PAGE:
The historical development of translanguaging – On the legacy of Ofelia García

No scholar of bi/multilingualism has had as large an impact as Ofelia García, with her far-reaching positive effect on education in the U.S. and internationally. In this post, I argue that we should focus on this far-reaching pedagogical effect—of how she conceptualizes language learners’ bi/multilingualism—which leads to a more socially just way of teaching languages,Continue reading “The historical development of translanguaging – On the legacy of Ofelia García”

What is code-meshing? (with comparisons to code-switching and translanguaging)

In this definition post, I discuss the term “code-meshing,” which comes from Vershawn Young, an African-American scholar, and Suresh Canagarajah, a Sri Lankan scholar who teaches in the United States. In the term “code-meshing,” Young and Canagarajah provide possibly the best solution to the social and educational problems that arise when learning “standard” English isContinue reading “What is code-meshing? (with comparisons to code-switching and translanguaging)”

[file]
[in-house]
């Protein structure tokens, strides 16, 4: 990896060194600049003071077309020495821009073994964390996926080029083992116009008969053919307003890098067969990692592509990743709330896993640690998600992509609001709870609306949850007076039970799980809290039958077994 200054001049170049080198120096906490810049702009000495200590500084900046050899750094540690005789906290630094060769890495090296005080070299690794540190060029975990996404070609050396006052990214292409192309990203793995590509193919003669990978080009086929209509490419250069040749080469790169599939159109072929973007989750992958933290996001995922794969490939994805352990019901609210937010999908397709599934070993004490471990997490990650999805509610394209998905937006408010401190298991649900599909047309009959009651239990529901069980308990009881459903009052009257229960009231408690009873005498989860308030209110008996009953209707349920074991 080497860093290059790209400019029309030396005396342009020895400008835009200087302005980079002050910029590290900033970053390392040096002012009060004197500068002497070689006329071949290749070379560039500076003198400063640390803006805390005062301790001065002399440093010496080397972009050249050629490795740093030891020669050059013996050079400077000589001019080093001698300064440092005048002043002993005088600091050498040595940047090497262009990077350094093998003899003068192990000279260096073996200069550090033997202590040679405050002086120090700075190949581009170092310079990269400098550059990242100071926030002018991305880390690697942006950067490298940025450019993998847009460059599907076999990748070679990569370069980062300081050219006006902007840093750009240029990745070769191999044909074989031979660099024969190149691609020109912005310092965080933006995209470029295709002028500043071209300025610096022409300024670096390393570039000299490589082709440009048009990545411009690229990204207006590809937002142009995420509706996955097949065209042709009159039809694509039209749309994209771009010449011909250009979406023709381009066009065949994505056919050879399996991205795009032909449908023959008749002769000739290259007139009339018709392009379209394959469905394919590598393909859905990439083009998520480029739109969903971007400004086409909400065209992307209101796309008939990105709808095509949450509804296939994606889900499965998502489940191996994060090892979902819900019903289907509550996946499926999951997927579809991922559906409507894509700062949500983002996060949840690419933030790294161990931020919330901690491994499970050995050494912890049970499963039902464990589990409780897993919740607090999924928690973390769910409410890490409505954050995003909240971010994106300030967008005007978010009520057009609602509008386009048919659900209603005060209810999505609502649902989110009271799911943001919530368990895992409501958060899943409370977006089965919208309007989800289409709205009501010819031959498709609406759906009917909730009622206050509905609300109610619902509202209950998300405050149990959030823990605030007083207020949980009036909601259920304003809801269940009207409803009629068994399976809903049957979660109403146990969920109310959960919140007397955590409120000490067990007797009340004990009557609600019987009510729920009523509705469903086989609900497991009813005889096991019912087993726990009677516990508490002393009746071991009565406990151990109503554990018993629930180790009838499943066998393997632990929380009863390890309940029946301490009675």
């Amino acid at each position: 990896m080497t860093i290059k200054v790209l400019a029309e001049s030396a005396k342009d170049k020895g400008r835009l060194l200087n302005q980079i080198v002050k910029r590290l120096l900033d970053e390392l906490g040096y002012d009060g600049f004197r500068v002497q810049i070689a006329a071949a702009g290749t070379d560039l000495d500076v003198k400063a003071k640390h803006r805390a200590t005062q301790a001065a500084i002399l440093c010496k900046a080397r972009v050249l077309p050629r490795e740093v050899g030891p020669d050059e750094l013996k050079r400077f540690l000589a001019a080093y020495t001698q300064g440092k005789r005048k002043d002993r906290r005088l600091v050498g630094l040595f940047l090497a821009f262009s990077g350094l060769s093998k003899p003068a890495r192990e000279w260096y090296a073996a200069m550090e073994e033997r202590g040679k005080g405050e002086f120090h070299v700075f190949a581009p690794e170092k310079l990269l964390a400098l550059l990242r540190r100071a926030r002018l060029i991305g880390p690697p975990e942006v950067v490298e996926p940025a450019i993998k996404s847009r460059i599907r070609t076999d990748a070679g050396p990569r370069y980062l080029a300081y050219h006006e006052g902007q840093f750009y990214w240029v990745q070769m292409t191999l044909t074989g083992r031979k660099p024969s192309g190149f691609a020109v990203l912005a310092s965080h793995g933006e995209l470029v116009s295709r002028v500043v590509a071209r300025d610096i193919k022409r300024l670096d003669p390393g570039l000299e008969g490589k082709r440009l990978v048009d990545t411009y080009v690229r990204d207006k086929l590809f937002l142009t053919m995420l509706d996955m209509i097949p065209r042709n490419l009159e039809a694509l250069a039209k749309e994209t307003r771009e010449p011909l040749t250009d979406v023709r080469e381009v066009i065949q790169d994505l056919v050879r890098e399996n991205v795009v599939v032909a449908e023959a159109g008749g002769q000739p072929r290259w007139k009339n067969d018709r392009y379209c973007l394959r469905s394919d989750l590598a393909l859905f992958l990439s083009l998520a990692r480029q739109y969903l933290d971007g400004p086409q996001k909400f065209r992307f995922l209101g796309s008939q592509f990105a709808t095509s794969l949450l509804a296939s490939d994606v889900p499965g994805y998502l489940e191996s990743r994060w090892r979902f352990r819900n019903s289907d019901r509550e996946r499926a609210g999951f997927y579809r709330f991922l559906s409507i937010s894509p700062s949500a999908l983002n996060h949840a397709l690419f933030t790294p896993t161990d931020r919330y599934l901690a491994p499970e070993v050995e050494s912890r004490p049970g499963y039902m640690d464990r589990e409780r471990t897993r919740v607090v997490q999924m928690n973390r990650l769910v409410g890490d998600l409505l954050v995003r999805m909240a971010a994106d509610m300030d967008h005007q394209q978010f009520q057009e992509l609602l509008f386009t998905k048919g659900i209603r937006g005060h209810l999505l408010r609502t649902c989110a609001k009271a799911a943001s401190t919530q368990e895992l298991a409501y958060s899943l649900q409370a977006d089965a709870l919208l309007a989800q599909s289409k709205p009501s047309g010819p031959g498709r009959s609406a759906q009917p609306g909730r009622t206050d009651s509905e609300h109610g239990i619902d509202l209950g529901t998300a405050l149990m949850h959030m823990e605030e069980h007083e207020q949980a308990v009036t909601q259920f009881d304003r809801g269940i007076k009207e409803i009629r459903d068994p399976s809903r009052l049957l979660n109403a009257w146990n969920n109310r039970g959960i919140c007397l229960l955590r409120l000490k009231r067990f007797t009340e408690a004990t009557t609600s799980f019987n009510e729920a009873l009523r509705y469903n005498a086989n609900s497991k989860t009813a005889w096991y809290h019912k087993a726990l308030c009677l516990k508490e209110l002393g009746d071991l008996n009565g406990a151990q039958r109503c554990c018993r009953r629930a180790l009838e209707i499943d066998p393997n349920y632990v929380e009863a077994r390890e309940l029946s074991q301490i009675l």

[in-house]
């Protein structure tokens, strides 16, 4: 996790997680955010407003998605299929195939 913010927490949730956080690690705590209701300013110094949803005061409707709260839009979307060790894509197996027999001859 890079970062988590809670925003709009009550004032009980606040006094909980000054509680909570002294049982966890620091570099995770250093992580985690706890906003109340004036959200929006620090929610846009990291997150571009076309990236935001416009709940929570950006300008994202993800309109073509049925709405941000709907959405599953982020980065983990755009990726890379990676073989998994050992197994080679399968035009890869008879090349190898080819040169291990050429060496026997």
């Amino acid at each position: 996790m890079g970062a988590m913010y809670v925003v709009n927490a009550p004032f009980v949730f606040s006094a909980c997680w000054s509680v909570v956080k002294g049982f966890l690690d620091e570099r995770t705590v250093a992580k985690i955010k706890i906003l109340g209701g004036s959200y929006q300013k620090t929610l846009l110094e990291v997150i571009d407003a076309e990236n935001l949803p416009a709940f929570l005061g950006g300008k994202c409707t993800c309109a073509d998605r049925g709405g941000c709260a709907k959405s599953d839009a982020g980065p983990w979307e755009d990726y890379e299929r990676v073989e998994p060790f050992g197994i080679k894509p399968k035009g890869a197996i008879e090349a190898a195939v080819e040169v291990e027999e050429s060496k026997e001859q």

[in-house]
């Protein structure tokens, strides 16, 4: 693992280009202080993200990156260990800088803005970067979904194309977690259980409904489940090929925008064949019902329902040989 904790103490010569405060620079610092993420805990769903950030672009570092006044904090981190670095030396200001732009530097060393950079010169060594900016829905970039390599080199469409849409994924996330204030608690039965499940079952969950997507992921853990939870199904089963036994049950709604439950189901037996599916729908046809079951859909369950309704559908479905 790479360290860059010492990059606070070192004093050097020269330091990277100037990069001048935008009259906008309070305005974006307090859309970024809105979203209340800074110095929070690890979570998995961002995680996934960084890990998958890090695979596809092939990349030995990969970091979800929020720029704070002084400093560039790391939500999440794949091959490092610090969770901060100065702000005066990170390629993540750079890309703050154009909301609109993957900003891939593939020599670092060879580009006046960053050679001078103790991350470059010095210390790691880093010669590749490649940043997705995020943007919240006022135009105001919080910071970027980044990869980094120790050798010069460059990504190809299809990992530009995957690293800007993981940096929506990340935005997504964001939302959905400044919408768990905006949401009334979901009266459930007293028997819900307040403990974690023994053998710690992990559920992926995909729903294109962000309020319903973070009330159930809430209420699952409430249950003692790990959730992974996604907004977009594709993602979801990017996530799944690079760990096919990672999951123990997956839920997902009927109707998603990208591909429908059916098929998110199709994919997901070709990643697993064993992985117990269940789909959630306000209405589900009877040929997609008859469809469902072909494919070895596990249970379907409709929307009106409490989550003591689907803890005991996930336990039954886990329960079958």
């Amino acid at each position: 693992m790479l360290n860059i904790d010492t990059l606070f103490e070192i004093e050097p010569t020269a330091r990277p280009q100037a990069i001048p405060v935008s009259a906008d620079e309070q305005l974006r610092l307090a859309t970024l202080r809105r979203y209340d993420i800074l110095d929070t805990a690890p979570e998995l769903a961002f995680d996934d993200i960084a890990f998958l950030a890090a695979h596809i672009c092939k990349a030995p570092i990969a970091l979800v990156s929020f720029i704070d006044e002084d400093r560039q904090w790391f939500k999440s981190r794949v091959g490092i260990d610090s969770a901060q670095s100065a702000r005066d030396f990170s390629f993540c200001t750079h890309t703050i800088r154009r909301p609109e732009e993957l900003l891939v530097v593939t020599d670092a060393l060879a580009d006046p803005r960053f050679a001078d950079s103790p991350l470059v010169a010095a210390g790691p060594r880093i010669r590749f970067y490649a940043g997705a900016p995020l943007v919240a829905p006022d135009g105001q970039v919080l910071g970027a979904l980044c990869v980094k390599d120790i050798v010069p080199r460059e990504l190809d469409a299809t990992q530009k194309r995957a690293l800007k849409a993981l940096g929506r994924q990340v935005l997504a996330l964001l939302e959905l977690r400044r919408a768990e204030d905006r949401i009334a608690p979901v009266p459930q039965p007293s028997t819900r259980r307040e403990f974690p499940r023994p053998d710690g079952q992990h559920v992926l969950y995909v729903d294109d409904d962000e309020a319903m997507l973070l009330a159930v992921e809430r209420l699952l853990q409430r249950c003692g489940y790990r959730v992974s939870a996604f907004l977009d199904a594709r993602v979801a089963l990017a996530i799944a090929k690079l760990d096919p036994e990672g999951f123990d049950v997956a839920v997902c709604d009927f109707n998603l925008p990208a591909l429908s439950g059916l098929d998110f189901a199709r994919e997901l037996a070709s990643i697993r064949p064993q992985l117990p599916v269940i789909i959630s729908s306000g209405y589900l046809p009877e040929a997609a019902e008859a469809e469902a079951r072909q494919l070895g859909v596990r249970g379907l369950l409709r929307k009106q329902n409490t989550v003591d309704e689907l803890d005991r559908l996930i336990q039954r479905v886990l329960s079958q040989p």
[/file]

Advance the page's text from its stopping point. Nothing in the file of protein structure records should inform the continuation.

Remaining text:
What is code-switching?

Is it an outdated theory of language? Does it suggest that individuals have separate compartments for separate languages in the brain? Is it the researcher’s perspective on language use, imposing language labels such as Spanish, English, etc., in contrast to how research participants experience languages as fluid and lacking clearly defined borders? Or is “codeswitching”Continue reading “What is code-switching?”

What is translanguaging?

I am not the first person to grapple with this question, which is a very big question that can have different legitimate answers. However, as someone whose PhD lit review attempted to distinguish a host of multilingual practices (including, but not limited to, translanguaging and code-switching), I have written the posts in this blog underContinue reading “What is translanguaging?”